Throughout the 19th century, and into the early 20th century, there were occasional claims of "magnetic wells," wells that dredged up water said to be high in "magnetic" content that contained mysterious medicinal properties.
Around 1869, there was considerable media attention given to some "magnetic wells" in Michigan. Now, from the articles, it seems that people had tried a LOT of experiments throughout the 19th century to add electricity to water and found that, though it could conduct electricity, it couldn't maintain an electrical charge or any magnetic powers, even if they pumped it full of "a powerful current sufficient to magnetize a bar of railroad iron," as a writer for the Chicago Times claimed to have tried once. But the water in these Michigan wells seemed to have magnetic properties.
In Chicago the next year, one David A. Gage, who seems to have been something of an inventor, discovered a magnetic well of his own in the suburbs, on a farm two miles north of Riverside (right around Forest Park, I'd say).
According to a statement by the farm's manager, they had brought in a man named Mr. Ross who had experience in digging "artisan wells," and he found that the ground he was drilling down was different than any other ground he'd seen - the rock was much harder than most. Water was struck when he reached 613 and a half feet down, and after drilling down 11 more feet they were pumping out 100,000 gallons per day (this may have been a typo; other sources put the figure at 1500). And the farm manager found, quite by accident, that if he put steel tools into the water, they turned into magnets. A chisel dunked in the water and set up on a block of wood floating in water started pointing north, like a compass.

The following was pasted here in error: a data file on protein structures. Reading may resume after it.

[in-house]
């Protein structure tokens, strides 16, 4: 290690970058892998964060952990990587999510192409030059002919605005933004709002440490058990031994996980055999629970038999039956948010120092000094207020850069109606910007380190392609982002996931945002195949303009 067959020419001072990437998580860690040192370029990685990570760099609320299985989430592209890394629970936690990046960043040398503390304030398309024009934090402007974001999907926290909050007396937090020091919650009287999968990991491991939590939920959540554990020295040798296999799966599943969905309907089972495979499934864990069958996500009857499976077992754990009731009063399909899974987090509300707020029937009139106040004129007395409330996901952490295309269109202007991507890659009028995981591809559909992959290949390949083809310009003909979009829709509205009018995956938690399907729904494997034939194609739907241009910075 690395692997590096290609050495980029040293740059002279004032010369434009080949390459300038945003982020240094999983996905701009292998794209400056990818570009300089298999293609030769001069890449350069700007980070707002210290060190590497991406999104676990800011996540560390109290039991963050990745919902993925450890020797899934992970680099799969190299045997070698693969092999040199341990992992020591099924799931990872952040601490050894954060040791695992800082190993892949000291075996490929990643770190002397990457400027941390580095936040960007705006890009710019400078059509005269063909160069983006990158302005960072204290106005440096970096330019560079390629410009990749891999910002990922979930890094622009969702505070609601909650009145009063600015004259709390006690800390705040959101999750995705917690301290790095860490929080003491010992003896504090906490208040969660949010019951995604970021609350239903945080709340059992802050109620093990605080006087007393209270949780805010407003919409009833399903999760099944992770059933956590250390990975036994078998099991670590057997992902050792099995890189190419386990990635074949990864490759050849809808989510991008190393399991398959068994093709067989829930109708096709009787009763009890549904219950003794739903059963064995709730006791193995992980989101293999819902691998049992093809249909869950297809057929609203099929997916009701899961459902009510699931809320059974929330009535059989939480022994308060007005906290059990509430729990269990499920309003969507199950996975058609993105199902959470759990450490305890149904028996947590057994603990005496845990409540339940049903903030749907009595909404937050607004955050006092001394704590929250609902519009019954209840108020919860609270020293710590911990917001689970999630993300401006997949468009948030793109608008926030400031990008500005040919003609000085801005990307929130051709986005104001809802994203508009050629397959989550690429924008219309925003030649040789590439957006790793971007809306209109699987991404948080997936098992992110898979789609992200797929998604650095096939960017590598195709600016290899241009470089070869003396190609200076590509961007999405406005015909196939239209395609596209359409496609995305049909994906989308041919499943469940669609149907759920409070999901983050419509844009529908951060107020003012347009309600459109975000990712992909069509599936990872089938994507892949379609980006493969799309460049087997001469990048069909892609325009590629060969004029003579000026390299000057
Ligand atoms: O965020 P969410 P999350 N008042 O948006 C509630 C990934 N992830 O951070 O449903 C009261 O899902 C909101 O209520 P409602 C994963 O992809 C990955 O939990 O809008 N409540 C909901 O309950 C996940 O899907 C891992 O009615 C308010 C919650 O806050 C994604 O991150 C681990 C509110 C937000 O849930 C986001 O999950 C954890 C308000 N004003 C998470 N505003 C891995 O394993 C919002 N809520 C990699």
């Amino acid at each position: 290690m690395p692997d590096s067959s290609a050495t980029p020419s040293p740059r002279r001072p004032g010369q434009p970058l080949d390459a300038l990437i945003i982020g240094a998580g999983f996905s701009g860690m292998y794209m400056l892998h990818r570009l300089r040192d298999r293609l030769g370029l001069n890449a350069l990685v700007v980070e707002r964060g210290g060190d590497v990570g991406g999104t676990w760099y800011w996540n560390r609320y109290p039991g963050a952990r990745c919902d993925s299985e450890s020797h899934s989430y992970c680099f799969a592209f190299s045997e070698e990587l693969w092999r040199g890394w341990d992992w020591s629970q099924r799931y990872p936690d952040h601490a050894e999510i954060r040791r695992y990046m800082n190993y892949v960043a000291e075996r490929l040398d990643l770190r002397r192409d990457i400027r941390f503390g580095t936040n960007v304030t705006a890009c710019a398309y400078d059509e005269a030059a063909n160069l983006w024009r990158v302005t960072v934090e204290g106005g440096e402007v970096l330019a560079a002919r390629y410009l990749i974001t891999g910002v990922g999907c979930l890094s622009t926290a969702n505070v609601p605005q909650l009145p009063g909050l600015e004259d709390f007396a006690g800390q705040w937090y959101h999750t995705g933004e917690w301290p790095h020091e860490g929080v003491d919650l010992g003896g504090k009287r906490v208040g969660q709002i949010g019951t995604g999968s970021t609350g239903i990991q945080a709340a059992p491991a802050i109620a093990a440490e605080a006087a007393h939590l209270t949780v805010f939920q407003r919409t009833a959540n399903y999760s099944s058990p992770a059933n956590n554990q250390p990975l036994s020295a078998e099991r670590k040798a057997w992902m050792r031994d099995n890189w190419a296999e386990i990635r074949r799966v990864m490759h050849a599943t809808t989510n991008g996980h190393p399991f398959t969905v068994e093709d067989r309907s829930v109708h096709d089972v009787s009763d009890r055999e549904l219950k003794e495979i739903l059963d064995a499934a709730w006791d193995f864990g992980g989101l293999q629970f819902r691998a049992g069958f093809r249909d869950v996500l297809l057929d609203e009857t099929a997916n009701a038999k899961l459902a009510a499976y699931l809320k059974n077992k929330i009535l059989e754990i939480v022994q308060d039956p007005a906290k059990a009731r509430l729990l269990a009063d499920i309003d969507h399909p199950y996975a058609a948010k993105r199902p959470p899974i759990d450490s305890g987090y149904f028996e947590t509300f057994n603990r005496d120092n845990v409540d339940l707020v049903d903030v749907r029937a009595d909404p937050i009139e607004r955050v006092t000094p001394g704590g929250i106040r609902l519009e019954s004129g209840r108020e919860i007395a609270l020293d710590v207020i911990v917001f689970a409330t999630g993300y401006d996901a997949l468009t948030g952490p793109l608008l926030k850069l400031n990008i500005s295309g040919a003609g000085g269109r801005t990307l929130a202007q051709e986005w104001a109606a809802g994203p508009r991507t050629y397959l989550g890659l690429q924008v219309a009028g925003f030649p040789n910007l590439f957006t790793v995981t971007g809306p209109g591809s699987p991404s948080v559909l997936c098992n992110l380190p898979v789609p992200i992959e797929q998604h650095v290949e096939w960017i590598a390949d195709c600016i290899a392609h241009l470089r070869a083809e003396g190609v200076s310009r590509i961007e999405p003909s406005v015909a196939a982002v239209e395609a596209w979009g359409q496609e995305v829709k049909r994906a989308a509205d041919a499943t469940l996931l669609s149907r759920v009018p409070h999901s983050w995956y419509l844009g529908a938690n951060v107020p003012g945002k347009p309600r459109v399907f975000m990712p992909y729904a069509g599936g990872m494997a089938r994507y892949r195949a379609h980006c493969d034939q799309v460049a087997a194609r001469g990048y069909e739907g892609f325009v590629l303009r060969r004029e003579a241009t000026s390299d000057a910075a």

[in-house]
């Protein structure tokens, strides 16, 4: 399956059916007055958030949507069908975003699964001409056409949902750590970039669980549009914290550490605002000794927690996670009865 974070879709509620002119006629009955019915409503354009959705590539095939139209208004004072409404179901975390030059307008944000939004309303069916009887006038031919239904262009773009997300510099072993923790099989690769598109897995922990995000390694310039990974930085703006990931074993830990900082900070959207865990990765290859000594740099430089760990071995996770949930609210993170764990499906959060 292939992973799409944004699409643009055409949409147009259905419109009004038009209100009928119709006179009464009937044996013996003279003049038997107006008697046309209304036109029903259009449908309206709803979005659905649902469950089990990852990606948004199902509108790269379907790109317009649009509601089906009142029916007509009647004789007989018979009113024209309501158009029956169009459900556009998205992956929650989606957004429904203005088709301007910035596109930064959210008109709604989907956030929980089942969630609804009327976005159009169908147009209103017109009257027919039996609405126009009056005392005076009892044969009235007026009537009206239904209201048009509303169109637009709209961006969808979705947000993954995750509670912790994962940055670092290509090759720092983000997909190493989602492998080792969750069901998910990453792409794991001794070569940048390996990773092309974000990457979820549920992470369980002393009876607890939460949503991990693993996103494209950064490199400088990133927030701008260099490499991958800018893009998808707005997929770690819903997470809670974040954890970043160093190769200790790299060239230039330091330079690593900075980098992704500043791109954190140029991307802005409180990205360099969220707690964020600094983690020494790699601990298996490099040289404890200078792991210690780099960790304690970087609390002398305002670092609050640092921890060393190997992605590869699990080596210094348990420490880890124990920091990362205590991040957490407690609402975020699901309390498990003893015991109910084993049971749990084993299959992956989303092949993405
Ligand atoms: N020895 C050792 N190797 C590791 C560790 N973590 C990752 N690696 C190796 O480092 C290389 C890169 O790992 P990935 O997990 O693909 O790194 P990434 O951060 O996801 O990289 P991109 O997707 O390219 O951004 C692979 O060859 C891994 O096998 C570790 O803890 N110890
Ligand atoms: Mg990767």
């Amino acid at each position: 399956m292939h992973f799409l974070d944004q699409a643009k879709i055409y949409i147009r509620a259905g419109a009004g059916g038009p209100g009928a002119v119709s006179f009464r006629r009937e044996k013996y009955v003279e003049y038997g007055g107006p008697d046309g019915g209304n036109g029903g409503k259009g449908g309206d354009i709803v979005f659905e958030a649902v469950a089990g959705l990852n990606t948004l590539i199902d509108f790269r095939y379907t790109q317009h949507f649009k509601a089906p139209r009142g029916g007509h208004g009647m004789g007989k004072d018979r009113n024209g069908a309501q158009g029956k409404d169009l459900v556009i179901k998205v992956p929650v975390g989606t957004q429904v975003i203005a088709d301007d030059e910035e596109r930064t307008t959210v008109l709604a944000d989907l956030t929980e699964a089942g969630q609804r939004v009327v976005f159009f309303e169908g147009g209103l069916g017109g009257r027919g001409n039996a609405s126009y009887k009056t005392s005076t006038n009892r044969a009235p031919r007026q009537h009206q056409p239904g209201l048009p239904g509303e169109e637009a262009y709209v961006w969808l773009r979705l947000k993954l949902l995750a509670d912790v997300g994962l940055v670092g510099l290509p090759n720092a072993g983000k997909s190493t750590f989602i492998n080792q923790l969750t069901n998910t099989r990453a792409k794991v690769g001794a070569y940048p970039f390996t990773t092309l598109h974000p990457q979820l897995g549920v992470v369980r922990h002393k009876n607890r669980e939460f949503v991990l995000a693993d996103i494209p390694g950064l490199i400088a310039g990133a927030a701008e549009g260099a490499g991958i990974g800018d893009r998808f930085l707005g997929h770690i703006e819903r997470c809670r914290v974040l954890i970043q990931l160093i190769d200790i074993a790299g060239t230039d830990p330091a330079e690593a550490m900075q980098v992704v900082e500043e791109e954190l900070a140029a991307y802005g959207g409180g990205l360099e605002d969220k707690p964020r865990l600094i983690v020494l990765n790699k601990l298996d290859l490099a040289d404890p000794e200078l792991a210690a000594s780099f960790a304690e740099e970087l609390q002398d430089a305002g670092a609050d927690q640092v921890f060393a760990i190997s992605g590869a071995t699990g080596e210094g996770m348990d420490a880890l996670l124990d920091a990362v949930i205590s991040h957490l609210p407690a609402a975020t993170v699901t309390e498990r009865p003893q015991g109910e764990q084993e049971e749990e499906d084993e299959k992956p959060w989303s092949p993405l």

Scientific men were called in, and a cask was sent to the Sherman House hotel. According to papers, scientists were baffled by the stuff. I've been unable to find out much more about magnetic water, though claims of such wells came up now and then over a fifty year period. I can imagine that in this era of "electrolyte water" and vitamin water, magnetic water would go over like gangbusters. Indeed, just googling "magnetic water" shows that a number of people are claiming health benefits for things like this.
In those days, even in such a notable era of fake medicine, it doesn't seem to have done so well, at least in Chicago. In other cities whole resorts were built around magnetic wells and claims were made that the water could cure diseases, but the story of the Chicago one petered out pretty quickly. The New York Herald reported that visitors to Gage's farm reported that the water tasted oddly medicinal, and Frank Leslie's Illustrated Newspaper, always ready with a snarky comment, said that the people of Chicago tested the magnetic water and decided that they preferred whiskey.
I'm assuming this is the same David A. Gage who later served as city treasurer and wound up owing the city half a million bucks, but articles from that big scandal don't seem to mention anything about the well. Looks like another research rabbit hole for me!